What Do School Leaders Want?
Today’s school superintendents are faced with a plethora of challenges, including school accountability, balancing budgets, school safety and retaining talented school leaders/teachers. As CTE teachers go about their daily work in helping students develop career technical skills and behaviors, it is essential to keep school leader priorities in mind. Too often CTE teachers quietly go about their work, isolated from the rest of the school population. The CTE program might be on a different campus or at the end of one wing of the school seemingly invisible. Indeed, the students enrolled realize the value of CTE as they focus on developing skills through the many hands-on projects and experiences. If CTE is to continue to grow in importance and impact, it is critical for CTE teachers to reduce isolation and pay closer attention to the priorities and needs of the whole school community including the desires of school leaders.
Each school community has unique aspects and effective CTE teachers must develop strong relationships with school and community leaders to build support for CTE programs. However, a useful glimpse of national school leader priorities is revealed in Gallup’s 2018 Survey of K-12 School District Superintendents <>
Gallup has conducted this survey over several years. The 2018 survey shows several interesting challenges that have significantly changed from previous years. These trends are essential with which CTE teachers need to keep pace. The report listed three challenges that were much higher than previous years; preparing students for engaged citizenship, better preparing students for success in higher education and strengthening academic rigor. Each of these is challenges for which CTE is part of the solution.
CTE students work with local employers and consumers, plus through student leadership organizations are often actively involved in the community. Those experiences combined with leadership training better prepares CTE students to be engaged citizens through real-world experiences compared to many generic courses in civics.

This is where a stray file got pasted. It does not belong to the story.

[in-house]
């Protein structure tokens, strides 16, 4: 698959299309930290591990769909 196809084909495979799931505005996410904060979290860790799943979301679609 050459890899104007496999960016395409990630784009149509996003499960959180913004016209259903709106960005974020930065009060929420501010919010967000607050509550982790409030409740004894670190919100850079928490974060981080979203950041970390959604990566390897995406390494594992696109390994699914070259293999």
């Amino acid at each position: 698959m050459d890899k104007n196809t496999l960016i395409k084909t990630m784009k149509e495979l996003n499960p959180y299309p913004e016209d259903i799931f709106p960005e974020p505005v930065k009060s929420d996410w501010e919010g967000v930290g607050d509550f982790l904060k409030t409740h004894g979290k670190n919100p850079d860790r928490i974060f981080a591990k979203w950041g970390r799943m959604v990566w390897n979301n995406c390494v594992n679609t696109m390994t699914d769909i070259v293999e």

Better Preparing Students for College
This challenge reflects the growing recognition that the appropriate goal for high school students is not college acceptance but developing the focus and perseverance to complete a college degree. Many educators do not think about the connection between CTE and college. However, research shows that CTE students persist in completing a college degree at a higher rate than non-CTE peers. This positive impact of CTE is likely a result of the fact that CTE students have a career goal in mind when committing to college and often enter with college credits already earned in that major.
Strengthening Academic Rigor
Educators agree that rigor is good, but disagree on how to challenge students to effectively develop rigor in student thinking. Schools embrace expanding more difficult courses such as Advanced Placement and International Baccalaureate in efforts to make a more rigorous curriculum. These do place higher hurdles for students, but often result in many students discouraged because they are sorted out of these elite courses. Advanced courses are not the only way to achieve rigor. Rigor comes from having students tackle any challenging complex problems. CTE teachers create real-world technical problems that are equally rigorous. However, in CTE, student are more likely to persevere in solving these problems and developing more rigorous thinking because they see the relevance of the problem. Effectively integrating academics in CTE and partnering with academic teachers is an excellent way to develop rigorous thinking. Getting more students to high rigor often means having more students experience relevant CTE courses.
Another interesting observation in the Gallup poll is the two highest rated measures of “effectiveness of the public school.” It is interesting to note that achievement in standardized tests was the lowest of the seven categories. Highest rated were engaged in school, and hopeful about their future. CTE is a valuable school service which engages students and gives students hope. The most optimistic, confident and engaged students are those who have found their way to one of the many CTE programs which align with their passion.
Most school leaders have an agenda to ensure that school; positively changes student lives, yields student learning results, is a successful transition to college and develops strong community support. CTE contributes to that agenda in many ways. It is crucial for CTE teachers to maintain high-quality instructional programs, develop strong work-based learning placements and build strong student leadership organizations and then communicate how valuable CTE programs are to the things that school leaders want to achieve.